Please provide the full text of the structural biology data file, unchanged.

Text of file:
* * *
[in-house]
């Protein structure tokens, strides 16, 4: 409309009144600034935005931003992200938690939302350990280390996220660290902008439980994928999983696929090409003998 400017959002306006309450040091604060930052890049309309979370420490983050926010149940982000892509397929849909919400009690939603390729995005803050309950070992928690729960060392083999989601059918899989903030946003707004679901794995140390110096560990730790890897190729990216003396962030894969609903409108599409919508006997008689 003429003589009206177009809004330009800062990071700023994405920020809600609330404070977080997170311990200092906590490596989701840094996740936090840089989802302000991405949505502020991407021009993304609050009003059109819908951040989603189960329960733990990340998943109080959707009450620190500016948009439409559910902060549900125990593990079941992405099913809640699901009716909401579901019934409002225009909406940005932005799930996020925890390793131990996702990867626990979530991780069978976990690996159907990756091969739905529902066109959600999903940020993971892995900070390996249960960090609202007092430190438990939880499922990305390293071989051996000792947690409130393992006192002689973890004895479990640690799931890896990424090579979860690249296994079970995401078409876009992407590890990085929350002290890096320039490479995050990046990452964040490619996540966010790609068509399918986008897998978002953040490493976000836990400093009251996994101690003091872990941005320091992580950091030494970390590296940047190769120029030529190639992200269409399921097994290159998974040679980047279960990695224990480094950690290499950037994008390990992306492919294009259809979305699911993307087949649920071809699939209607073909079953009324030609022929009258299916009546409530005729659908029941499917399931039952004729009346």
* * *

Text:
[in-house]
């Protein structure tokens, strides 16, 4: 409309009144600034935005931003992200938690939302350990280390996220660290902008439980994928999983696929090409003998 400017959002306006309450040091604060930052890049309309979370420490983050926010149940982000892509397929849909919400009690939603390729995005803050309950070992928690729960060392083999989601059918899989903030946003707004679901794995140390110096560990730790890897190729990216003396962030894969609903409108599409919508006997008689 003429003589009206177009809004330009800062990071700023994405920020809600609330404070977080997170311990200092906590490596989701840094996740936090840089989802302000991405949505502020991407021009993304609050009003059109819908951040989603189960329960733990990340998943109080959707009450620190500016948009439409559910902060549900125990593990079941992405099913809640699901009716909401579901019934409002225009909406940005932005799930996020925890390793131990996702990867626990979530991780069978976990690996159907990756091969739905529902066109959600999903940020993971892995900070390996249960960090609202007092430190438990939880499922990305390293071989051996000792947690409130393992006192002689973890004895479990640690799931890896990424090579979860690249296994079970995401078409876009992407590890990085929350002290890096320039490479995050990046990452964040490619996540966010790609068509399918986008897998978002953040490493976000836990400093009251996994101690003091872990941005320091992580950091030494970390590296940047190769120029030529190639992200269409399921097994290159998974040679980047279960990695224990480094950690290499950037994008390990992306492919294009259809979305699911993307087949649920071809699939209607073909079953009324030609022929009258299916009546409530005729659908029941499917399931039952004729009346």